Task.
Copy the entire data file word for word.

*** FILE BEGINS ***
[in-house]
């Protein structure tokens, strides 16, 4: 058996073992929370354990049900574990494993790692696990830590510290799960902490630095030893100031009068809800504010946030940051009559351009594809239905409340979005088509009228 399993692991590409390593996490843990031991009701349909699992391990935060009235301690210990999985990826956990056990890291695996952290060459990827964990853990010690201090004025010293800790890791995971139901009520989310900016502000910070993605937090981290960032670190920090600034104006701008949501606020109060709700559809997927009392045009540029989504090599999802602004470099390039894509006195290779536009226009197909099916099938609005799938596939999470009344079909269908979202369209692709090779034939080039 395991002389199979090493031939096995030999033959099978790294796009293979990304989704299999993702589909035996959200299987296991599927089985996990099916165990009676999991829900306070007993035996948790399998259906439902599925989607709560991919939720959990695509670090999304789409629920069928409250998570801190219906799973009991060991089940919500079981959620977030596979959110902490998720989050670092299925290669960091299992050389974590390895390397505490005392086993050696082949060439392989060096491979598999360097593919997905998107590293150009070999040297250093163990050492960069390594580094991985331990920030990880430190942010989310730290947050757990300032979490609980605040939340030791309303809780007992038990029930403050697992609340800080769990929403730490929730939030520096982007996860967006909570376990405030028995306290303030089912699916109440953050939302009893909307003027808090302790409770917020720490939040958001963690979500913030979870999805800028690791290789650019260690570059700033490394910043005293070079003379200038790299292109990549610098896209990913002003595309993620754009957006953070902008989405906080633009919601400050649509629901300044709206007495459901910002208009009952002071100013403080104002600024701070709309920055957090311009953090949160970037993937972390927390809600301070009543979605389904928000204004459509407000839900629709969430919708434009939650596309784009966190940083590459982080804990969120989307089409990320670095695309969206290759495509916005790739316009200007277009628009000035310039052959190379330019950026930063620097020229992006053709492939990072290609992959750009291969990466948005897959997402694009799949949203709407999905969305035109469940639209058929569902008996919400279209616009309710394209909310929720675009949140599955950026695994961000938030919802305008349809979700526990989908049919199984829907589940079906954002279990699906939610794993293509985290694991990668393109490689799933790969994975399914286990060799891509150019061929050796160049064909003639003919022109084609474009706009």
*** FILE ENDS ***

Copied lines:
[in-house]
């Protein structure tokens, strides 16, 4: 058996073992929370354990049900574990494993790692696990830590510290799960902490630095030893100031009068809800504010946030940051009559351009594809239905409340979005088509009228 399993692991590409390593996490843990031991009701349909699992391990935060009235301690210990999985990826956990056990890291695996952290060459990827964990853990010690201090004025010293800790890791995971139901009520989310900016502000910070993605937090981290960032670190920090600034104006701008949501606020109060709700559809997927009392045009540029989504090599999802602004470099390039894509006195290779536009226009197909099916099938609005799938596939999470009344079909269908979202369209692709090779034939080039 395991002389199979090493031939096995030999033959099978790294796009293979990304989704299999993702589909035996959200299987296991599927089985996990099916165990009676999991829900306070007993035996948790399998259906439902599925989607709560991919939720959990695509670090999304789409629920069928409250998570801190219906799973009991060991089940919500079981959620977030596979959110902490998720989050670092299925290669960091299992050389974590390895390397505490005392086993050696082949060439392989060096491979598999360097593919997905998107590293150009070999040297250093163990050492960069390594580094991985331990920030990880430190942010989310730290947050757990300032979490609980605040939340030791309303809780007992038990029930403050697992609340800080769990929403730490929730939030520096982007996860967006909570376990405030028995306290303030089912699916109440953050939302009893909307003027808090302790409770917020720490939040958001963690979500913030979870999805800028690791290789650019260690570059700033490394910043005293070079003379200038790299292109990549610098896209990913002003595309993620754009957006953070902008989405906080633009919601400050649509629901300044709206007495459901910002208009009952002071100013403080104002600024701070709309920055957090311009953090949160970037993937972390927390809600301070009543979605389904928000204004459509407000839900629709969430919708434009939650596309784009966190940083590459982080804990969120989307089409990320670095695309969206290759495509916005790739316009200007277009628009000035310039052959190379330019950026930063620097020229992006053709492939990072290609992959750009291969990466948005897959997402694009799949949203709407999905969305035109469940639209058929569902008996919400279209616009309710394209909310929720675009949140599955950026695994961000938030919802305008349809979700526990989908049919199984829907589940079906954002279990699906939610794993293509985290694991990668393109490689799933790969994975399914286990060799891509150019061929050796160049064909003639003919022109084609474009706009």